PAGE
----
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Preparation for EEF 2022: Tin Cluster in the Far East, Government Contracts for Mineral Extraction and Other Proposals from Investors

13 July 2022
Инвесторы предложили создать на Дальнем Востоке оловянный кластер, вернуть госзаказ на добычу недр и внесли другие предложения по развитию горнорудной отрасли в рамках подготовки ВЭФ

A roundtable discussion on the development of the mining industry in the Far Eastern Federal District was held as part of preparations for the industry-specific session of the 7th Eastern Economic Forum. It was organized by the Russian Ministry for the Development of the Far East and Arctic and the Far East and Arctic Development Corporation (FEADC, a state sponsored development institution). EEF 2022 will be held on 5–8 September in Vladivostok. The Forum operator is the Roscongress Foundation.

The discussion brought together representatives of mining companies, industry unions, regional authorities and development institutions, experts, as well as residents of the Far Eastern and Arctic preferential regimes, who invest in mining, extraction and processing minerals.

Roundtable Chairman Anatoly Bobrakov, Deputy Minister of the Russian Federation for the Development of the Far East and the Arctic, noted that the Far Eastern subsoil users are forming a long-term mineral reserve, developing industry and the national economy: «The share of the mining industry in the gross regional product of the Far Eastern Federal District is about 30%. Mineral exports in 2021 were worth over RUB 552 billion (against the rate of the US dollar as of 31 December 2021), a nearly 23% increase on the previous year. The FEFD dominates in terms of explored reserves of diamonds, uranium, tin, gold, silver, antimony, brucite and boron ores».

Anatoly Bobrakov said that as part of the plan of priority measures to support the economy, the Russian Government has adopted more than 300 measures to speed up procedures and support business. The Russian Ministry for the Development of the Far East and Arctic is implementing a programme to subsidize interest rates on investment loans this year (Russian Government Resolution No. 811 of 4 May 22). Eighteen projects have already been approved by government commissions for the development of the Far East and the Arctic chaired by Yury Trutnev, Deputy Prime Minister of the Russian Federation and Plenipotentiary Representative of the Russian President in the Far Eastern Federal District. Private investment in these projects will amount to almost RUB 2 trillion, and their implementation is expected to create over 22 thousand jobs.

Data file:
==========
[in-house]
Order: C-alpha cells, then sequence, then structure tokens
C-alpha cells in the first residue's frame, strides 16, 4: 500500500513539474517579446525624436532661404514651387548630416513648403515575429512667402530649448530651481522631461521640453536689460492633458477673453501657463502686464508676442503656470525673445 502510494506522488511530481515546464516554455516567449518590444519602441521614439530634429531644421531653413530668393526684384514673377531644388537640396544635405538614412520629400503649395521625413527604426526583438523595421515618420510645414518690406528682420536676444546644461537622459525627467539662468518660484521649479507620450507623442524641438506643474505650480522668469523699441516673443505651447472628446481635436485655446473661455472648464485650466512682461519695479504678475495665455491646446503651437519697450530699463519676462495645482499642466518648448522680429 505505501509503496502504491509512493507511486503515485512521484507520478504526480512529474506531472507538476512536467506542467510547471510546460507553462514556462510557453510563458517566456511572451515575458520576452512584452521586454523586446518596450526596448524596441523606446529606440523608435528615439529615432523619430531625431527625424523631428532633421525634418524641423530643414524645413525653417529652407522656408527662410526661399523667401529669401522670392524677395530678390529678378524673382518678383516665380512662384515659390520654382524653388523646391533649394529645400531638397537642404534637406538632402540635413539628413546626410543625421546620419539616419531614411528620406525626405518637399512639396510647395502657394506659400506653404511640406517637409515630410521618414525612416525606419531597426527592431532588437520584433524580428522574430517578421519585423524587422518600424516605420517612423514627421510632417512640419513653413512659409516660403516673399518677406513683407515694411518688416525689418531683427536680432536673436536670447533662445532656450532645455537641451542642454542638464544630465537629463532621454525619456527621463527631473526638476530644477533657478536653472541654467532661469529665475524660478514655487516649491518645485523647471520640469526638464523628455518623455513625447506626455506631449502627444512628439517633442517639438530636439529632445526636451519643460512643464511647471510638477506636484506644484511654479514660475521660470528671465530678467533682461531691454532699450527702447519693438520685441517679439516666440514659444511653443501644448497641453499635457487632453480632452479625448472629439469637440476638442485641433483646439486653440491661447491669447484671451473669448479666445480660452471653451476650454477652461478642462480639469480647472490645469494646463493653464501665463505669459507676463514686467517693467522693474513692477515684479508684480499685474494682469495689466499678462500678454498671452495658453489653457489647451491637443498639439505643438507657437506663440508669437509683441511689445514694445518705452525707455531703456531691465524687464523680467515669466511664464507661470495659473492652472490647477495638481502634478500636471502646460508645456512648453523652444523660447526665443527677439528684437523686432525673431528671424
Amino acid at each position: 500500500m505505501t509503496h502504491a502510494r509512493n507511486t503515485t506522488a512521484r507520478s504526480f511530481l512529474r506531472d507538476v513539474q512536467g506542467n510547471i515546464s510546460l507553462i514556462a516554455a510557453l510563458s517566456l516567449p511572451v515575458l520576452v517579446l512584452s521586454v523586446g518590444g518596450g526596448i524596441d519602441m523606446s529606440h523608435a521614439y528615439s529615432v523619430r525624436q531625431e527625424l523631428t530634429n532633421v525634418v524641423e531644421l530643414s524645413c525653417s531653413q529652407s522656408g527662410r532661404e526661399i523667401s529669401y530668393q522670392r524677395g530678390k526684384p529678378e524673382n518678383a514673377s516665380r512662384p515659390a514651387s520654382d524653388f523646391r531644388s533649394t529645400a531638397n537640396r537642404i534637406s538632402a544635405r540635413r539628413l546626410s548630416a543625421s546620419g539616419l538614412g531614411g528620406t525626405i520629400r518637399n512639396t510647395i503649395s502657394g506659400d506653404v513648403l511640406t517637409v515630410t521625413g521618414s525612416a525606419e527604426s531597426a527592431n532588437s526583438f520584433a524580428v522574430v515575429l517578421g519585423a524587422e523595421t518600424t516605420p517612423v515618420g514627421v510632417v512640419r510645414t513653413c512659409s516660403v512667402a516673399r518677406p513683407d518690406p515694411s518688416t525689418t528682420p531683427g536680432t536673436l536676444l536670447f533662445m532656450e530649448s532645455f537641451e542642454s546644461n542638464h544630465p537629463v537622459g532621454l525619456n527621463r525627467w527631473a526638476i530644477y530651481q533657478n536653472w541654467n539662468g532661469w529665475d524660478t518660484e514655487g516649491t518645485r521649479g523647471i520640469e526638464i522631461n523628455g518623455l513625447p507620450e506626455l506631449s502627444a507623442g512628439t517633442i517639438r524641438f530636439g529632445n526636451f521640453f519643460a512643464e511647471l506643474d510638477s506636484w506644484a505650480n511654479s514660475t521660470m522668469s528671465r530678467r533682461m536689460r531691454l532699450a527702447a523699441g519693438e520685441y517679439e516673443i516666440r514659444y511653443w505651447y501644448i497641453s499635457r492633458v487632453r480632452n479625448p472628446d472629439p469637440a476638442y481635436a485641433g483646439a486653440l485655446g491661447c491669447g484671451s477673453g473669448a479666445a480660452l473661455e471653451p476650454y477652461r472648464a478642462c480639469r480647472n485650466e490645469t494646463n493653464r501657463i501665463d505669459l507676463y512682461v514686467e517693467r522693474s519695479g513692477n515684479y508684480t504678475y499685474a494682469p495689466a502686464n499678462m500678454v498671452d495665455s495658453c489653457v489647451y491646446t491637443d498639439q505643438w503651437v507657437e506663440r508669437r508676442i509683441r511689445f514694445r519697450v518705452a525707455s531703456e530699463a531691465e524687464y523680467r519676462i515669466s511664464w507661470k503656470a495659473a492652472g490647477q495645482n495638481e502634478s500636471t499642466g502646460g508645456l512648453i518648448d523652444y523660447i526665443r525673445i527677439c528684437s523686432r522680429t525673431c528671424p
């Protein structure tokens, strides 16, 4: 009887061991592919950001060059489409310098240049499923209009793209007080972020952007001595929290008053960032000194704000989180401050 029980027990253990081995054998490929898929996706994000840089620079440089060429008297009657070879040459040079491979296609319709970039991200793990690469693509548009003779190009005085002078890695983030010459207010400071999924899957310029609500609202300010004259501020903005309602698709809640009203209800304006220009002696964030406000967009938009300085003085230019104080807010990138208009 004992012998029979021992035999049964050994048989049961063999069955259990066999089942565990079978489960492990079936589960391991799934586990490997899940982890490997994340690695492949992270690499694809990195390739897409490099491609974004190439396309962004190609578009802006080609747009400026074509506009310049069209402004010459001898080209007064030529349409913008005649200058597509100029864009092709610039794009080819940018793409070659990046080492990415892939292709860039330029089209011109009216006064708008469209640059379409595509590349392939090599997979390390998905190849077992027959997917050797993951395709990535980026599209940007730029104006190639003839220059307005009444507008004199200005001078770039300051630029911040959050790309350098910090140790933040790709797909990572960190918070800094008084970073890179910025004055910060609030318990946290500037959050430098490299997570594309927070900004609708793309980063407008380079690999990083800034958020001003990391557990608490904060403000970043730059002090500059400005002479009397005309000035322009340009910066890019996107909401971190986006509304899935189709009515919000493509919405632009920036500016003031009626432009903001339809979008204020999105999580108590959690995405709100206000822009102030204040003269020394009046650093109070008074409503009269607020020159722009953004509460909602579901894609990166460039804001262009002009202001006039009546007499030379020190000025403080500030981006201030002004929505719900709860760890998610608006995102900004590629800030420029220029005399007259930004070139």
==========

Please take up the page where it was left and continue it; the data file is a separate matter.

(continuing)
«Our country has faced unprecedented sanctions pressure fr om the collective West. The usual supply chains have been altered, and access to technology and equipment has been restricted. I am confident that, together with business, we will find the necessary solutions to support the current operations of mining companies. We will form a reserve for the future, which will ensure both localization of mineral processing in the country and localization of necessary machinery, equipment and technology production, ensuring the technological sovereignty of Russia,» said the Deputy Minister for the Development of the Far East and the Arctic.

The roundtable moderator Daria Kiryanova, Deputy Director General for Economic Development of FEADC, invited participants to share their views on what is needed to develop the gold and coal mining sectors and rare earth metal deposits, taking into account the regional features of subsoil use.

Sergey Kashuba, Chairman of the Union of Gold Producers of Russia, drew attention to the problem of gold discounts on foreign and domestic markets and ways to overcome it.

«For three years in a row, Russia’s gold mining industry has been the world’s second-largest producer of gold from the subsoil. On average, 330 tonnes of gold a year are produced in the country. This year, that rate of production is certainly put under a very big question mark. Now the rouble price of gold has fallen by 20–25% compared to last year. On the domestic market, the Bank of Russia is buying gold at a discount of 10 to 20%. Most banks have fallen under sanctions and can no longer export gold abroad. Independent attempts by gold producers to export have so far been unsuccessful. The government urgently needs to go back to buying gold at world prices and buying back all the gold that remains in reserve after consumption by the public and industrial demand,» thinks Sergey Kashuba.

Pyotr Popov, Deputy Governor and Head of Zabaikalye Territory Government Office under the Government of the Russian Federation, said that he was ready to support gold mining. According to him, the region, which ranks third in Russia by the amount of gold reserves, currently has deposits that require licenses. Potential investors could develop them, given the preferences of the current ASEZ regime and the work of federal and regional development institutions. The speaker offered assistance in developing pricing and reducing state barriers that may arise due to changes in gold mining legislation, particularly with respect to Zabaikalye Territory.